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Who would have thought that the simple act of taking a bath would provide so much fear?  I am someone who, at this point, am unable to take a bath.  I always wondered why I never liked taking a bath and couldn’t understand how people could like them until I started my journey of recovery for child sexual abuse.

It dawned on me when I had to tell my therapist what I remembered about the abuse.  I’ve always remembered what happened.  Some parts are more prominent than others; however, it was in telling my therapist about the abuse that I started talking about what would happen to me when I was given a bath – which then sparked the proverbial light bulb for me to now understand why I don’t like taking baths.

Bath time was an opportunity for my abuser; who was one of my step-fathers; to be able to abuse me sexually and emotionally.  Let’s never forget that there is always the emotional component whenever there is sexual abuse.

My most vivid memory is when he stuck a pen cap up inside of me and then it became stuck.  I remember the pain of having this foreign object inside of me and of having to go to school the next day with it inside of me.  I was so humiliated and frightened.  I feared my classmates and the teachers could tell I had this foreign object inside of me and that they were thinking that I must have done something really bad in order for this to happen to me.  Of course, that night he was unable to remove it and therefore I had to keep it inside of me.  So, it was not until after day #2 that he was able to finally figure out how to remove the item from me.

Of course there were the times when taking a bath would mean he would use his fingers on me and make me incredibly sore because – well, let’s face it – a child should not be fondled in that manner.  Plus when I would tell him it hurt and I was sore, he would not stop until he was ready to stop.  I believe he received some sort of pleasure from hurting me in this way.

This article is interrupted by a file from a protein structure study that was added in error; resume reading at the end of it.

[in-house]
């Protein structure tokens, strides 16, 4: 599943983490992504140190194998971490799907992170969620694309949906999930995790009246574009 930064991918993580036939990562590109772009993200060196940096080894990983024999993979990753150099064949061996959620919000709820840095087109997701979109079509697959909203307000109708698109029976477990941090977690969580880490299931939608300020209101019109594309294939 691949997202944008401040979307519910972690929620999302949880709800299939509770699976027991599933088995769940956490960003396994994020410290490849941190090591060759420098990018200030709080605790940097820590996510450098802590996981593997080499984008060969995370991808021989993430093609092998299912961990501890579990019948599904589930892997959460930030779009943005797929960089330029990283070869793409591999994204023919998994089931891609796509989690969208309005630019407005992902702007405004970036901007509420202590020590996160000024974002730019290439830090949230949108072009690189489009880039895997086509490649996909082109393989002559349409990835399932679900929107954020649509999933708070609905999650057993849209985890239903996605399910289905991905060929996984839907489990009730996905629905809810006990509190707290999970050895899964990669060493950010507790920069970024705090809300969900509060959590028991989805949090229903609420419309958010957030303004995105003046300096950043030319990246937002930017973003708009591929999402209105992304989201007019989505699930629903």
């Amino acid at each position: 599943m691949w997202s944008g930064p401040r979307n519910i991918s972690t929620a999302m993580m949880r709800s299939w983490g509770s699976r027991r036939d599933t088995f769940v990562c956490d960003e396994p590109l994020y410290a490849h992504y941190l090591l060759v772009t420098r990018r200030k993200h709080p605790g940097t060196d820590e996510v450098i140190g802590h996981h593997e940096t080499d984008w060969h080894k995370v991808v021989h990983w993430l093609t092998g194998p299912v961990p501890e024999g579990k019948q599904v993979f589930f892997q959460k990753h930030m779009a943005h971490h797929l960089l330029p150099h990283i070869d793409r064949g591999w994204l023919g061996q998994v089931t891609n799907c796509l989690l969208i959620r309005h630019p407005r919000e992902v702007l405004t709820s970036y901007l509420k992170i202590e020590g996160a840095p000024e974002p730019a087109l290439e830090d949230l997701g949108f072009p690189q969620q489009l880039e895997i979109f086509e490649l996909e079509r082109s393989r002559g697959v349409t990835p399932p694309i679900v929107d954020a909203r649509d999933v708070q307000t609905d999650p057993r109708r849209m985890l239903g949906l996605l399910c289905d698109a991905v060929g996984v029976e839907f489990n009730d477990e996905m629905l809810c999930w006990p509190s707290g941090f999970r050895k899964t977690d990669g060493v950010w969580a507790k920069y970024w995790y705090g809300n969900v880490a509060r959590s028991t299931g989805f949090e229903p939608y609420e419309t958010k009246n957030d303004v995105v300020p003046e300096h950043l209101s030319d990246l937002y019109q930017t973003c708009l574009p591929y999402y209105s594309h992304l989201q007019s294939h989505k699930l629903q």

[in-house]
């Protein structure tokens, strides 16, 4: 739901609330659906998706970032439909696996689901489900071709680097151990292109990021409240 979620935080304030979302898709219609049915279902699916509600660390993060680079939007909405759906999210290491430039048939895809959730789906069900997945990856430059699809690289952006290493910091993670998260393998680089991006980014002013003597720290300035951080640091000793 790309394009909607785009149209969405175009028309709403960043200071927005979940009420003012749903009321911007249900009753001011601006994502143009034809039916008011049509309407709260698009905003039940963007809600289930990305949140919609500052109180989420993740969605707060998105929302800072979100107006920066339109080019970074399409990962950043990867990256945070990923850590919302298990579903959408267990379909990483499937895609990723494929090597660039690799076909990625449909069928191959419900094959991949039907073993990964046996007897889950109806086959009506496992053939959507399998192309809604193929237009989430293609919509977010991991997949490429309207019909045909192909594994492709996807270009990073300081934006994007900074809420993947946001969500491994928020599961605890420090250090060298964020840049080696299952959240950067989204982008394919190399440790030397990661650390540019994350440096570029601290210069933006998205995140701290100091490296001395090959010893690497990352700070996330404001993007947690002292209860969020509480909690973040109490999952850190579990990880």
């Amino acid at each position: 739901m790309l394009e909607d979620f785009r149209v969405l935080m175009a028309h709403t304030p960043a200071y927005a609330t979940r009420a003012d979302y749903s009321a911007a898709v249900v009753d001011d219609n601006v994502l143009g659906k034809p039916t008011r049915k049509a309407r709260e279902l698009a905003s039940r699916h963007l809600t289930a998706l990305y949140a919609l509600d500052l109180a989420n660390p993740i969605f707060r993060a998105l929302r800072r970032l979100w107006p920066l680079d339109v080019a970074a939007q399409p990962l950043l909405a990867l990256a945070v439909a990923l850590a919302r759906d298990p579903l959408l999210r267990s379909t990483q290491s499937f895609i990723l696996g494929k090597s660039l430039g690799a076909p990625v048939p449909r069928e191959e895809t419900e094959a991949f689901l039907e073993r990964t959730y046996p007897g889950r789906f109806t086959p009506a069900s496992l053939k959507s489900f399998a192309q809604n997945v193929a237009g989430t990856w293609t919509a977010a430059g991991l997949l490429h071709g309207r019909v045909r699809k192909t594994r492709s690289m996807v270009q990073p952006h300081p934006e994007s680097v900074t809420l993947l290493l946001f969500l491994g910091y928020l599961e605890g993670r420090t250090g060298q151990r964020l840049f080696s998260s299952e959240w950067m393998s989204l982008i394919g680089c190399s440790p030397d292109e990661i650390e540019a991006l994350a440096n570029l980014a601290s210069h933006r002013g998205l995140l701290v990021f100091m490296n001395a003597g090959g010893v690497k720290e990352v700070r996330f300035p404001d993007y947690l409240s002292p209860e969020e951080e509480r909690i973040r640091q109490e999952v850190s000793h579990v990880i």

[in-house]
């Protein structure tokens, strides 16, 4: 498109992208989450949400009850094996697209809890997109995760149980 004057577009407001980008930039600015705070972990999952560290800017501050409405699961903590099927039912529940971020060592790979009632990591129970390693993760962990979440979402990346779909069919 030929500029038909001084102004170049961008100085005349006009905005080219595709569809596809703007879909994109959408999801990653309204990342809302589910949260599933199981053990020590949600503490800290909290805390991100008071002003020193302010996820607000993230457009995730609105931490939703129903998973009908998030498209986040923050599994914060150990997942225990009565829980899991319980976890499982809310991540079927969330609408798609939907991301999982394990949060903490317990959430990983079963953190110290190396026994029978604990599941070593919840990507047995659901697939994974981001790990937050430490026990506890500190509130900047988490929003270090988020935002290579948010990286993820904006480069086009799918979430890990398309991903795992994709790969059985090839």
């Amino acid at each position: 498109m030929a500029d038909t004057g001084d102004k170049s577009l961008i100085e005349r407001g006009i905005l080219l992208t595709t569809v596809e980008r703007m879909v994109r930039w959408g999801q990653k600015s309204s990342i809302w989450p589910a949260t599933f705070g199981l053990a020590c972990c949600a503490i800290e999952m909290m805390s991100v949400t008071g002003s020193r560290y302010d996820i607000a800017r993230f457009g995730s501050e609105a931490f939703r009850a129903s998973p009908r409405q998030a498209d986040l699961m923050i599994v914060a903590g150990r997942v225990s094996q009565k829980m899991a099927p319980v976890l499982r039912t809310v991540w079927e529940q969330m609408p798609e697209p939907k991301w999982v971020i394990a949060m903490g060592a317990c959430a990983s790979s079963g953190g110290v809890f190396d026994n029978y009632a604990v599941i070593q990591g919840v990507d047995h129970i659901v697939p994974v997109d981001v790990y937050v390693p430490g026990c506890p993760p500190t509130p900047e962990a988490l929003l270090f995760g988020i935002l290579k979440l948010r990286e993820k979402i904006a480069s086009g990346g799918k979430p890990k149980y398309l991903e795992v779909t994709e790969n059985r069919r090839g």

So, as my therapist and I were discussing ways to de-stress and try to relax, taking a bath came up.  Of course, the topic of taking a bath has come up in my reading on essential oils and how you can use them for some many different things.  My biggest problem is I am unable to take a bath and enjoy the benefits of the healing properties of the oils via a bath.  A nice long soak which would allow the stress to float away and leave my body.  For the oils to seep into my sink and allow their healing to start.

I’ve been robbed of this simple thing.  The mere idea of taking a bath can cause me to start to panic and of course, I am filled with great fear.

The last time my therapist and I discussed taking a bath, I thought I was going to have a panic attack and he stopped the session so I could compose myself in order to continue.  He was very concerned about my mental well-being when I left and wanted to ensure I would be alright.  Of course, I told him I would be; however, I’ve been obsessed every since about the idea of taking a bath.  He says he wants me to be able to take one with no problems; however, we will have to take baby steps to get me to that point.  The first hurdle is for me to buy a stopper for my old fashion bathtub so the water can fill up in the tub.  Just the thought of doing this scares me.

I know my journey will take a long time.  I know I will not be healed and healthy overnight (despite my greatest wish for this to happen).  I want to tame the fears, the doubts, the guilt and the shame that continues to haunt me day and night.  It fills my dreams and becomes a nightmare – waking me in the middle of the night scared to death.  I want to dream pleasant and happy dreams. I want the nightmares to end.

So, here begins my journey with the bathtub.  One component of my total recovery journey.  It will be interesting just to see how long it takes me to buy a plug for the bathtub………..